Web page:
Fixed Fees in respect of Conveyancing Costs

As part of the role of the professional Deputy, it may be appropriate to buy or sell a property on behalf of the Protected Party.Read More »

Proportionality in the Court of Protection

You will have all heard about the ‘Jackson Reforms’, which so far, have not been something that Court of Protection practitioners have had to be too concerned about – until now.

As part of the ‘Jackson Reforms’, a new test of proportionality was introduced. Proportionality now trumps reasonableness and ‘necessity’. Even if a cost was reasonable and was necessary, it can be disallowed on the basis of proportionality. The purpose of this reform was to tackle disproportionate claims for costs.

The case of BNM and MGN Limited (see https://clarionlegalcosts.com/2016/06/10/who-needs-fixed-costs/#more-876) is an interesting case to consider in relation to the new test of proportionality, where a bill of costs was reduced from £167,389.45 to £83,964.80 on the basis of proportionality. This is one of the first cases to really demonstrate the power of CPR 44.3 (2) (‘Jackson test of proportionality’), which states:

Where the amount of costs is to be assessed on the standard basis, the court will –

(a) only allow costs which are proportionate to the matters in issue. Costs which are disproportionate in amount may be disallowed or reduced even if they were reasonably or necessarily incurred; and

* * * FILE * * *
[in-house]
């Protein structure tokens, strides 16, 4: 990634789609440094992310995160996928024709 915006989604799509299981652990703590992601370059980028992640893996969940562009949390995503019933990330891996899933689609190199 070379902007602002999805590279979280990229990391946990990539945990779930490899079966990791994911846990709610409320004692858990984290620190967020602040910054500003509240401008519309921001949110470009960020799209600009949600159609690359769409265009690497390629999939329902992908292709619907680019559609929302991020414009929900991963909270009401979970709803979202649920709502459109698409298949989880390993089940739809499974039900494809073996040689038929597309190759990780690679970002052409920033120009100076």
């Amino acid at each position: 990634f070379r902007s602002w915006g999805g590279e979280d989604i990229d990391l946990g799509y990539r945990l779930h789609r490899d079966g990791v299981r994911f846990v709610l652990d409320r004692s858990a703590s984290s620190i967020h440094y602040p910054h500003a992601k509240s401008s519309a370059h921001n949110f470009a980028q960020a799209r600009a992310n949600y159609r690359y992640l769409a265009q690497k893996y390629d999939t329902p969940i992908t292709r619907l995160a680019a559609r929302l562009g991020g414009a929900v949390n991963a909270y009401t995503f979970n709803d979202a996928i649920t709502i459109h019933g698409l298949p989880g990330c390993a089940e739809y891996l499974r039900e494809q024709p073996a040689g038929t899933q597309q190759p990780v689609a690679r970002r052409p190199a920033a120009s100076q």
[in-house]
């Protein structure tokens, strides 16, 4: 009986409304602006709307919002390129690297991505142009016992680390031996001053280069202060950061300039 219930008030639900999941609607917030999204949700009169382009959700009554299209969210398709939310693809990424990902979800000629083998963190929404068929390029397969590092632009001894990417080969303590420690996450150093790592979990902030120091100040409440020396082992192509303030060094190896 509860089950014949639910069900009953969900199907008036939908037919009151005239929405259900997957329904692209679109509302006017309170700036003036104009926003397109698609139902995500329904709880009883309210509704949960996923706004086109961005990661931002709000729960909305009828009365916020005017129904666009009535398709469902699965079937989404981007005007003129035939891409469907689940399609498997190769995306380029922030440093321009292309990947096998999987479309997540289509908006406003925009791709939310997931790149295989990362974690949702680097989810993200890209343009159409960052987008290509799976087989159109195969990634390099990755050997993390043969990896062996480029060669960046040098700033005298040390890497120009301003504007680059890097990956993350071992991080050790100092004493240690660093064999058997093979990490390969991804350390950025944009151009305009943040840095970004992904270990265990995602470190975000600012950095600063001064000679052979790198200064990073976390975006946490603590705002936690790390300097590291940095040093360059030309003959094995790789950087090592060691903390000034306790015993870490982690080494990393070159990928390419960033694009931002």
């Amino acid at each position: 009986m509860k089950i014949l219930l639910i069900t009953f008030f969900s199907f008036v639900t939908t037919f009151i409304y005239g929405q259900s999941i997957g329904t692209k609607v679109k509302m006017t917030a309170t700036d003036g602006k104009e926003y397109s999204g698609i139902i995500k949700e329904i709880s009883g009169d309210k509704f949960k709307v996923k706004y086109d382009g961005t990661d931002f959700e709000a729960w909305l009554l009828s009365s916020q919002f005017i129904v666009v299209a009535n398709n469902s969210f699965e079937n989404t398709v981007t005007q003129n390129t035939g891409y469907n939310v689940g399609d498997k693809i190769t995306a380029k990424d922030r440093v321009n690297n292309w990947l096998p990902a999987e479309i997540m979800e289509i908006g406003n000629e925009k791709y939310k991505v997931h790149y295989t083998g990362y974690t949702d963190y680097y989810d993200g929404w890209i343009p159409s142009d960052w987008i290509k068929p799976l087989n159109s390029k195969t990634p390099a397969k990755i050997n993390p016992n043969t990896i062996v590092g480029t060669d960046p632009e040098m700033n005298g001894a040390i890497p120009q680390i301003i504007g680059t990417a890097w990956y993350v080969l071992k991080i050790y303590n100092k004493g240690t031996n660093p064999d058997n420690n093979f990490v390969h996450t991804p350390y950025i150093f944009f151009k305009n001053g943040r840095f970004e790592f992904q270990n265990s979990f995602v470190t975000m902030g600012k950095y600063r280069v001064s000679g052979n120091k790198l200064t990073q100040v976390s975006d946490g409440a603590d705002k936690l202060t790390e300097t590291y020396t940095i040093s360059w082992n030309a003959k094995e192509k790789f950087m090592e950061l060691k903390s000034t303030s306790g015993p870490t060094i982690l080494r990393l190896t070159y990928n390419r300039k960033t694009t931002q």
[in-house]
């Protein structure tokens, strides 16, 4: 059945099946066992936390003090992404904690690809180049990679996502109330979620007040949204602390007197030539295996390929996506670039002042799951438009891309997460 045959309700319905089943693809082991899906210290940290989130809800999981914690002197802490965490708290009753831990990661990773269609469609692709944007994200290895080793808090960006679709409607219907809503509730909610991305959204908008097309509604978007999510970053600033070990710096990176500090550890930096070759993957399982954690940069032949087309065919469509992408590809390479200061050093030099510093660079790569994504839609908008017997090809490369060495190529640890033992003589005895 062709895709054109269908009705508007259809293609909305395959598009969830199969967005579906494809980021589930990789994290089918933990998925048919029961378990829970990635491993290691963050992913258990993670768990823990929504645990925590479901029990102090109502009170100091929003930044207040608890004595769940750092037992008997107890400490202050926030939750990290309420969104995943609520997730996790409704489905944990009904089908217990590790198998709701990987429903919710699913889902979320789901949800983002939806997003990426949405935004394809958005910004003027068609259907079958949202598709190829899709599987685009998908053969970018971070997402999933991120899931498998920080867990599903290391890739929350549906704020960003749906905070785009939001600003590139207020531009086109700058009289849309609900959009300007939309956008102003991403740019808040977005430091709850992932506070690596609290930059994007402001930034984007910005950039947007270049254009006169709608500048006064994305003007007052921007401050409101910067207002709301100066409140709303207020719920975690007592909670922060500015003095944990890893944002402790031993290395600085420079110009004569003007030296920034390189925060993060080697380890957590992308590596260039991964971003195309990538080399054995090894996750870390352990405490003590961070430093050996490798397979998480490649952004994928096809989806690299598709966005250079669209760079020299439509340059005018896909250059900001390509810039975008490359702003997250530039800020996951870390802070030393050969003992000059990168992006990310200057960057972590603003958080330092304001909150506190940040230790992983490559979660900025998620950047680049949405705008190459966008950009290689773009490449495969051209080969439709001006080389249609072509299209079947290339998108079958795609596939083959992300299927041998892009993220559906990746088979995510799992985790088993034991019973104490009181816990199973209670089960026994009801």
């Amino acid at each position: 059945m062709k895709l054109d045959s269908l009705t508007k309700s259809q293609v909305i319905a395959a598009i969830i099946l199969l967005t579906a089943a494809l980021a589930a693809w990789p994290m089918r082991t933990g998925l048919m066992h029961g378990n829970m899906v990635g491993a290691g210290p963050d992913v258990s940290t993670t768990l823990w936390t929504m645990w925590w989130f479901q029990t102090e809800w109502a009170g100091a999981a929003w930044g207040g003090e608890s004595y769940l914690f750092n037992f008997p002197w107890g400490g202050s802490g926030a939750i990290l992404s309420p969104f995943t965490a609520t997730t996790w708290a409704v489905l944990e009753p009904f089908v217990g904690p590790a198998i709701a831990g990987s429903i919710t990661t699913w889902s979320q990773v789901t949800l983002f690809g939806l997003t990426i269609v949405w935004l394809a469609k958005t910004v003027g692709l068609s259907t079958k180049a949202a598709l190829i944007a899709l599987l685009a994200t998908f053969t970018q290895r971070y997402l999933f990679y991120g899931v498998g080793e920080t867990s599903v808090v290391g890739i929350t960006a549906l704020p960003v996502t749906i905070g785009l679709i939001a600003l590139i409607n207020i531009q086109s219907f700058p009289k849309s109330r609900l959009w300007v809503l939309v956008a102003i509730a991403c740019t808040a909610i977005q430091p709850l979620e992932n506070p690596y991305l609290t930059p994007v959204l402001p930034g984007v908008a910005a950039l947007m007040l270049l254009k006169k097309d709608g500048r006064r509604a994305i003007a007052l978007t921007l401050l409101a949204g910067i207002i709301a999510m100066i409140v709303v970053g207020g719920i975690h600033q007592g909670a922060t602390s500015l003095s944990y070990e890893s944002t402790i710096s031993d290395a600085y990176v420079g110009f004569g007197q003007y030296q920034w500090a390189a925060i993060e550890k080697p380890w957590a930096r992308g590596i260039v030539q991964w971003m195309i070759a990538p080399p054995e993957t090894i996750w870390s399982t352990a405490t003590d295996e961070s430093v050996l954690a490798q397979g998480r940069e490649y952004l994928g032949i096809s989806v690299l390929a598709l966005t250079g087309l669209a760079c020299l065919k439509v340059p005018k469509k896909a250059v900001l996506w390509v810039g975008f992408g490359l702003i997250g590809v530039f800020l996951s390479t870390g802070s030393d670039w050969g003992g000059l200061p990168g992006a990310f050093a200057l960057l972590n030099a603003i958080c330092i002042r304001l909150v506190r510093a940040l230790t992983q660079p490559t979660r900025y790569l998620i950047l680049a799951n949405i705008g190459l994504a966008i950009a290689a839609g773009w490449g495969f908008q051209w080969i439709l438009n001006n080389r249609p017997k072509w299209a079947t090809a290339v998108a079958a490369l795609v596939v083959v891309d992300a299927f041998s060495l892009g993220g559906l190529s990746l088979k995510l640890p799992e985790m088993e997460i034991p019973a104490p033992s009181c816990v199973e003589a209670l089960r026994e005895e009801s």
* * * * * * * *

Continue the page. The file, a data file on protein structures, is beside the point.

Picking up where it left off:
(b) resolve any doubt which it may have as to whether costs were reasonably and proportionately incurred or were reasonable and proportionate in amount in favour of the paying party.

 This ‘Jackson test of proportionality’ is something that has primarily been having an impact on civil and commercial claims for costs, however, we (Court of Protection Costs team at Clarion) are now starting to see the new test being applied to Court of Protection cases.

Under the new test, the Senior Courts Costs Office must assess a bill of costs (line by line) and determine what is reasonable. Thereafter, the new test of proportionality can be applied. The Costs Officer has the power to stand back and ask ‘was this a proportionate sum to incur on this matter taking into account all the factors relating to the case’, and in some instances, the answer can lead to significant further reductions to a Bill of Costs.